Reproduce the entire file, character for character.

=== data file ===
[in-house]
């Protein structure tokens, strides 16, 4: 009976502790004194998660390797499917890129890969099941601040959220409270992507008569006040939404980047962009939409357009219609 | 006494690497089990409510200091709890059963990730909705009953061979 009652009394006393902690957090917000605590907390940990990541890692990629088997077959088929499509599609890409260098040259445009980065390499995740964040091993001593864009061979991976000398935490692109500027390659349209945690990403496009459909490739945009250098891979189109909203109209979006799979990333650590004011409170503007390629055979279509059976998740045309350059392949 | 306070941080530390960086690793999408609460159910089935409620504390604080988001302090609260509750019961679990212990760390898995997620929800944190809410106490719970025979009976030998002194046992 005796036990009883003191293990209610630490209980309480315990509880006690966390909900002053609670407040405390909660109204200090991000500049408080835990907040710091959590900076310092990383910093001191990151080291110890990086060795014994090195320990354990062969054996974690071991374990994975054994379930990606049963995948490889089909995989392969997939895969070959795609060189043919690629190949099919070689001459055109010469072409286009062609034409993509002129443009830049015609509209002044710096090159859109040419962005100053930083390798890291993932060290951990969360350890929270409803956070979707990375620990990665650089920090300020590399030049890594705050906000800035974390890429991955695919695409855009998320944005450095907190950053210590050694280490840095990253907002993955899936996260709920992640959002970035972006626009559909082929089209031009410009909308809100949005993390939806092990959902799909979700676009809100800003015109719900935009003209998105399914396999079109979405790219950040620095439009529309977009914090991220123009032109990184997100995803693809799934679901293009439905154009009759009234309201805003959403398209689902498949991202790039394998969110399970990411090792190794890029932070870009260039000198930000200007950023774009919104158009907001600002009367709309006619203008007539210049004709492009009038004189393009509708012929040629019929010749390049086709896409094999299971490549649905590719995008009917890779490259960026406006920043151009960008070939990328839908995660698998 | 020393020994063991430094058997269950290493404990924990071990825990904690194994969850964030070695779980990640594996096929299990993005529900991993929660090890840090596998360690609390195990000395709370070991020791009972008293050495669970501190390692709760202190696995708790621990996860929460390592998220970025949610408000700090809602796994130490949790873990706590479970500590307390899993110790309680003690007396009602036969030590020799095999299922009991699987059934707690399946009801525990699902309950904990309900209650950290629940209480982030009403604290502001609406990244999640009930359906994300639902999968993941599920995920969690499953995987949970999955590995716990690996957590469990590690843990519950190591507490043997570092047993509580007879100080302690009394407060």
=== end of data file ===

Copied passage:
[in-house]
């Protein structure tokens, strides 16, 4: 009976502790004194998660390797499917890129890969099941601040959220409270992507008569006040939404980047962009939409357009219609 | 006494690497089990409510200091709890059963990730909705009953061979 009652009394006393902690957090917000605590907390940990990541890692990629088997077959088929499509599609890409260098040259445009980065390499995740964040091993001593864009061979991976000398935490692109500027390659349209945690990403496009459909490739945009250098891979189109909203109209979006799979990333650590004011409170503007390629055979279509059976998740045309350059392949 | 306070941080530390960086690793999408609460159910089935409620504390604080988001302090609260509750019961679990212990760390898995997620929800944190809410106490719970025979009976030998002194046992 005796036990009883003191293990209610630490209980309480315990509880006690966390909900002053609670407040405390909660109204200090991000500049408080835990907040710091959590900076310092990383910093001191990151080291110890990086060795014994090195320990354990062969054996974690071991374990994975054994379930990606049963995948490889089909995989392969997939895969070959795609060189043919690629190949099919070689001459055109010469072409286009062609034409993509002129443009830049015609509209002044710096090159859109040419962005100053930083390798890291993932060290951990969360350890929270409803956070979707990375620990990665650089920090300020590399030049890594705050906000800035974390890429991955695919695409855009998320944005450095907190950053210590050694280490840095990253907002993955899936996260709920992640959002970035972006626009559909082929089209031009410009909308809100949005993390939806092990959902799909979700676009809100800003015109719900935009003209998105399914396999079109979405790219950040620095439009529309977009914090991220123009032109990184997100995803693809799934679901293009439905154009009759009234309201805003959403398209689902498949991202790039394998969110399970990411090792190794890029932070870009260039000198930000200007950023774009919104158009907001600002009367709309006619203008007539210049004709492009009038004189393009509708012929040629019929010749390049086709896409094999299971490549649905590719995008009917890779490259960026406006920043151009960008070939990328839908995660698998 | 020393020994063991430094058997269950290493404990924990071990825990904690194994969850964030070695779980990640594996096929299990993005529900991993929660090890840090596998360690609390195990000395709370070991020791009972008293050495669970501190390692709760202190696995708790621990996860929460390592998220970025949610408000700090809602796994130490949790873990706590479970500590307390899993110790309680003690007396009602036969030590020799095999299922009991699987059934707690399946009801525990699902309950904990309900209650950290629940209480982030009403604290502001609406990244999640009930359906994300639902999968993941599920995920969690499953995987949970999955590995716990690996957590469990590690843990519950190591507490043997570092047993509580007879100080302690009394407060």